Effective Fraud Risk Assessment: Staying
Out of the News
The fundamental foundation of effective
fraud risk management includes assessing processes and procedures
susceptible to fraudsters, identifying the red flags, and promptly
curing and strengthening the breakdowns and weaknesses that exist.
See Related Article |
Occupational Fraud: Recognizing Red Flags and Managing Risk
In the News:
ACFE Report to the Nations on Occupational Fraud and Abuse, the
vast majority (64%) of frauds were committed by individuals working
in one of five departments:
perpetrator has limited or no oversight and unilateral authority to
access cash, inventory or other assets, and/or financial data. The
four highest median dollar losses were in cases involving
executive/upper management ($850,000), board of directors
($360,000), finance ($234,000) and IT ($200,000). Almost 40% of all
fraud is discovered as the result of a tip, and more than 40% of all
tips came from non-employees, such as customers and vendors. Even
though 82% of organizations had external audits of their financial
statements, less than 4% of frauds were detected by external audits.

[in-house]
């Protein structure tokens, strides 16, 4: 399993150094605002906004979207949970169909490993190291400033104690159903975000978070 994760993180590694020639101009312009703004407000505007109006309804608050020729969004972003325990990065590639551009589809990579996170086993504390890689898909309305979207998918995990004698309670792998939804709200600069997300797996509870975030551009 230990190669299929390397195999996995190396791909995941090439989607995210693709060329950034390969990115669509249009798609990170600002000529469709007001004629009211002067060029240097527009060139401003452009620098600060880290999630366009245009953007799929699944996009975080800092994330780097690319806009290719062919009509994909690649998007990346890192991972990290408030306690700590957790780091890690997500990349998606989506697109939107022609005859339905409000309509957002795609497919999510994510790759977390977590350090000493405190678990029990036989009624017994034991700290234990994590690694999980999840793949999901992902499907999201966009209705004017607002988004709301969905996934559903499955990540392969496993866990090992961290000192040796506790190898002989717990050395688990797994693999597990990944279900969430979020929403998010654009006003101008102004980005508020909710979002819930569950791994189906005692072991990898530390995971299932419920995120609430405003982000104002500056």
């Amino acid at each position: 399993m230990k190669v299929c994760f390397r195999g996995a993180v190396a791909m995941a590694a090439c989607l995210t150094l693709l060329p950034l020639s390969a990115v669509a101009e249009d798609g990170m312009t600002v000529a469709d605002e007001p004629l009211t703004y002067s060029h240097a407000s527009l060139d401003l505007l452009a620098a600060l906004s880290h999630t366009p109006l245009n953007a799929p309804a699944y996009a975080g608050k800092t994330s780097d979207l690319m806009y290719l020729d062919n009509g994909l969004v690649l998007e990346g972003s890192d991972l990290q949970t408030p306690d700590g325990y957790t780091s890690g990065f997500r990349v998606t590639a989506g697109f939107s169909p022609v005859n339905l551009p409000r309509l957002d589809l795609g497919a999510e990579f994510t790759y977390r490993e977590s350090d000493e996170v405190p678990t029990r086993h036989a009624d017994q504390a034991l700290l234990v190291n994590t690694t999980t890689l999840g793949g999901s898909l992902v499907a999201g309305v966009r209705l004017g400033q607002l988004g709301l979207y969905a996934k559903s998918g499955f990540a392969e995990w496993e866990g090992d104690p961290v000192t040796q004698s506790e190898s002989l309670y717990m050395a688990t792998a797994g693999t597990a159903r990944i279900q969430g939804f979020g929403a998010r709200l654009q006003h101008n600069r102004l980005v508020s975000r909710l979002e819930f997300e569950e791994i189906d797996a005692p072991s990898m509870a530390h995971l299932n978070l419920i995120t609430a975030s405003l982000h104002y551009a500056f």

The lack of effective internal controls was cited as the primary
contributing factor in nearly almost 30% of frauds.
that some industries are more vulnerable to fraud than others, with
the banking and financial services, manufacturing, government and
public administration, and healthcare industries most commonly
Prevention: Where to Start
researching the most common types of fraud in your industry and
assessing what steps your company has taken, if any, to mitigate the
likelihood of occurrence. By performing detailed historical
financial trend analyses and budget-to-actual variance analyses,
unusual operating results can be identified for further
your company’s organizational chart and the direct lines of
authority and oversight helps to determine where weaknesses may
exist in the oversight functions.
the weaknesses and breakdown in internal controls can shed some
light on where potential problems may exist. Ask employees to
explain their processes; more often than not, an open line of
communication with employees helps to identify areas that need
improvement or how procedures are sometimes streamlined resulting in
the circumvention of internal controls.
always a smoking gun when suspicions are raised? Not necessarily.
However, suspicions, unusual activity and behavior, and/or
circumvented internal controls increase the risk that fraud exists
or could occur. Tracing and verifying information internally is a
good start, but, whenever possible, confirmation by outside sources
could mitigate risk in a financial investigation.
Matter of Time
The longer a
fraud scheme goes undetected, the greater the losses. Surveys shows
that payroll fraud, check tampering, financial statement fraud,
expense reimbursements, and billing schemes lasted an average of two
years before being detected. Creating and altering physical
documents were the most common concealment methods.